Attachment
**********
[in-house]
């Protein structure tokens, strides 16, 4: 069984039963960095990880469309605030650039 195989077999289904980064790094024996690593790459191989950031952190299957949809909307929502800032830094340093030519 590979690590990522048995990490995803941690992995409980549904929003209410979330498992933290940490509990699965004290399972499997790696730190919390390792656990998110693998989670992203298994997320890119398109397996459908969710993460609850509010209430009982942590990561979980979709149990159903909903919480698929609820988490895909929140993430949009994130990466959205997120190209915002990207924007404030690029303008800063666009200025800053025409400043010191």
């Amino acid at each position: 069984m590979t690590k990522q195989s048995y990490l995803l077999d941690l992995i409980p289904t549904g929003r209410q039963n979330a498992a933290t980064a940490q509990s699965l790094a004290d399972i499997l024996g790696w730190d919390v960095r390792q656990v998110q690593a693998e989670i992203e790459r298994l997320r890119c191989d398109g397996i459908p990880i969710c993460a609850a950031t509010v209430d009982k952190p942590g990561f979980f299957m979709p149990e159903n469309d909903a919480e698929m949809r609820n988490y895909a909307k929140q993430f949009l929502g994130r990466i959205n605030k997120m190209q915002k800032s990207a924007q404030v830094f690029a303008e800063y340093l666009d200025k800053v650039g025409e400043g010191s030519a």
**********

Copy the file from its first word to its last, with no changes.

[in-house]
């Protein structure tokens, strides 16, 4: 069984039963960095990880469309605030650039 195989077999289904980064790094024996690593790459191989950031952190299957949809909307929502800032830094340093030519 590979690590990522048995990490995803941690992995409980549904929003209410979330498992933290940490509990699965004290399972499997790696730190919390390792656990998110693998989670992203298994997320890119398109397996459908969710993460609850509010209430009982942590990561979980979709149990159903909903919480698929609820988490895909929140993430949009994130990466959205997120190209915002990207924007404030690029303008800063666009200025800053025409400043010191």
């Amino acid at each position: 069984m590979t690590k990522q195989s048995y990490l995803l077999d941690l992995i409980p289904t549904g929003r209410q039963n979330a498992a933290t980064a940490q509990s699965l790094a004290d399972i499997l024996g790696w730190d919390v960095r390792q656990v998110q690593a693998e989670i992203e790459r298994l997320r890119c191989d398109g397996i459908p990880i969710c993460a609850a950031t509010v209430d009982k952190p942590g990561f979980f299957m979709p149990e159903n469309d909903a919480e698929m949809r609820n988490y895909a909307k929140q993430f949009l929502g994130r990466i959205n605030k997120m190209q915002k800032s990207a924007q404030v830094f690029a303008e800063y340093l666009d200025k800053v650039g025409e400043g010191s030519a």